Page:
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· Hall Of Fame
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Discussion Starter · #1 ·
With my HR20-100, I noticed that when changing channels between ch80 and ch82 it takes about 2s, but between 390 and 392 it's 3s.

I assume this is due to the difference in MPEG2 and MPEG4 decoding of the stream.

Just wondered if anyone else has noticed this?
 

· Banned
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294 Posts
Nope, never actually have noticed it. I think it takes no long to change channels regardless if its 2 or 3 seconds, but than again I am used to analog cable where it was practically no time at all.
 

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Discussion Starter · #4 ·
I only noticed it as I was watching the golf this past weekend on chs 390 and 392 (newly turned on MPEG4). I was checking PQ between ch 80 and ch 390 and 82 with 392. I was frustrated in that when changing the channel that it took so long. Then did the ch 80 to 82 timing and then 390 to 392 test.

Obviously, the unit needs to acquire the channel (select satellite and TP) and then decode it. I wonder if a software upgrade could help channel changing?
 

· Broadcast Engineer
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jdspencer said:
...I assume this is due to the difference in MPEG2 and MPEG4 decoding of the stream...
You are correct, grasshopper! Very astute observation.

MPEG uses a "group of pictures" where certain sorts of frames in the GOP (B and P frames) are dependent on other frames (I frames) to be sent before decoding. This is primarily what accounts for the latency, waiting for successive frames before decoding them into video frames.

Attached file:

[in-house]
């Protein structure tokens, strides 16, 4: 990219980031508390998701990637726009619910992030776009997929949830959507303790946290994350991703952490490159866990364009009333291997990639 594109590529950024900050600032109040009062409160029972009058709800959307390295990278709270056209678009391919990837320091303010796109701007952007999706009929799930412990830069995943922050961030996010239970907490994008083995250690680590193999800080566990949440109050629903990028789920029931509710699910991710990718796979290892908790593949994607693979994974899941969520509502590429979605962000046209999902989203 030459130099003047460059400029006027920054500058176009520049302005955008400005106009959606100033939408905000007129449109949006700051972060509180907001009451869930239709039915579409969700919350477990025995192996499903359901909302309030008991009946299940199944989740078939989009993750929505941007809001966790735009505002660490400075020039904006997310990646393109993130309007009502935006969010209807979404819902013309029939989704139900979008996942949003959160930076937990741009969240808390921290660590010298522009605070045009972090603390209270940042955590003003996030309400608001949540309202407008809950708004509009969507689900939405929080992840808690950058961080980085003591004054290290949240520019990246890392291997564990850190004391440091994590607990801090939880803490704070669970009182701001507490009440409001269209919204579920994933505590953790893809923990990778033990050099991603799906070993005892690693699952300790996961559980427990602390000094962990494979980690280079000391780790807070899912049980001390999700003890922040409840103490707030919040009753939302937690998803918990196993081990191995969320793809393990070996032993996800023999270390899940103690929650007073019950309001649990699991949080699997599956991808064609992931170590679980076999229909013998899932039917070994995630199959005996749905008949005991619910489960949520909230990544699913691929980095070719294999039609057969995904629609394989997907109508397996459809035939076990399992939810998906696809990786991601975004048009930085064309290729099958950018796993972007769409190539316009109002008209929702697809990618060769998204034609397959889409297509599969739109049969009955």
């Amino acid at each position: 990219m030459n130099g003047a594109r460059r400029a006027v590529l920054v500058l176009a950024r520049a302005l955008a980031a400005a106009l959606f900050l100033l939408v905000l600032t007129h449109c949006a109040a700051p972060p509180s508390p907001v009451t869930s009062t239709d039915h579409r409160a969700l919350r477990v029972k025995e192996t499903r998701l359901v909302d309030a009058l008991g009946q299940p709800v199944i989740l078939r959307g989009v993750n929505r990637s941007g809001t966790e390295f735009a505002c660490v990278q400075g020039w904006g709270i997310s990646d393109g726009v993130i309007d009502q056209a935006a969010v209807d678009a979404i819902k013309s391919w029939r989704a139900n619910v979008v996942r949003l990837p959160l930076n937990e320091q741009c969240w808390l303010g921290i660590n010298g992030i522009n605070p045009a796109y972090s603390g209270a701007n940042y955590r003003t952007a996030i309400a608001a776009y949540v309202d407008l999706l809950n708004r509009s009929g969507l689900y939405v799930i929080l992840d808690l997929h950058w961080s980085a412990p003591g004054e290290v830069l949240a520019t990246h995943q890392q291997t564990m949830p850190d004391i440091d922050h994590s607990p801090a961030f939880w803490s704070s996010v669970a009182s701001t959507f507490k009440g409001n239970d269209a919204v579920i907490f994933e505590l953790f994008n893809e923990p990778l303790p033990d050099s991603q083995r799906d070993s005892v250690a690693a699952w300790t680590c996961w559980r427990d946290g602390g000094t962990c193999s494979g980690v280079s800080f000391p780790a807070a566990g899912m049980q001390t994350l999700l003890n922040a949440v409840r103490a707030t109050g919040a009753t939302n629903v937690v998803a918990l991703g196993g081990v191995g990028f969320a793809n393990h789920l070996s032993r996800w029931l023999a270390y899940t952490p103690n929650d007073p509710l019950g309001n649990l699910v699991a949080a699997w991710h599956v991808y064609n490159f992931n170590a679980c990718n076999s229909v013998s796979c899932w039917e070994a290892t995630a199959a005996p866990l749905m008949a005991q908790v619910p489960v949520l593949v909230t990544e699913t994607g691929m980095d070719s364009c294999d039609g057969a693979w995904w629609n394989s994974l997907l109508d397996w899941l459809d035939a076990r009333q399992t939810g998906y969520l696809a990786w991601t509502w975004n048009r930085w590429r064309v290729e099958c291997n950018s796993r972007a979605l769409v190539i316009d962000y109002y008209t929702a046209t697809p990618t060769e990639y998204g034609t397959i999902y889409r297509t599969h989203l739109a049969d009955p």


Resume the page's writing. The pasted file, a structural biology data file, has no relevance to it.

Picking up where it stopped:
When you tune to a channel, typically in the middle of the GOP, you have to wait for the GOP to end (and an I frame to be sent) before you get acquisition, because the P and B frames sent before that I frame have no reference and can't be decoded. During the acquisition delay, the video is muted to black.

The GOP for MPEG-2 (as used by ATSC and DVB HD) means an I-frame will come along every half-second or so. For MPEG-4, I frames can be as far as 200 frames apart (6 seconds or more) although they are typically sent by DTV more often to prevent having to wait that long for acquisition. Camera shot changes are also sometimes accompanied by an I frame to prevent pixellation. This is the very same reason FFWD is smoother with MPEG-2 than MPEG-4.
 

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TomCat said:
You are correct, grasshopper! Very astute observation.

MPEG uses a "group of pictures" where certain sorts of frames in the GOP (B and P frames) are dependent on other frames (I frames) to be sent before decoding. This is primarily what accounts for the latency, waiting for successive frames before decoding them into video frames.

When you tune to a channel, typically in the middle of the GOP, you have to wait for the GOP to end (and an I frame to be sent) before you get acquisition, because the P and B frames sent before that I frame have no reference and can't be decoded. During the acquisition delay, the video is muted to black.

The GOP for MPEG-2 (as used by ATSC and DVB HD) means an I-frame will come along every half-second or so. For MPEG-4, I frames can be as far as 200 frames apart (6 seconds or more) although they are typically sent by DTV more often to prevent having to wait that long for acquisition. Camera shot changes are also sometimes accompanied by an I frame to prevent pixellation. This is the very same reason FFWD is smoother with MPEG-2 than MPEG-4.
TomCat, I want to thank you for your excellent explanation and hope that you continue with such informative messages!
 
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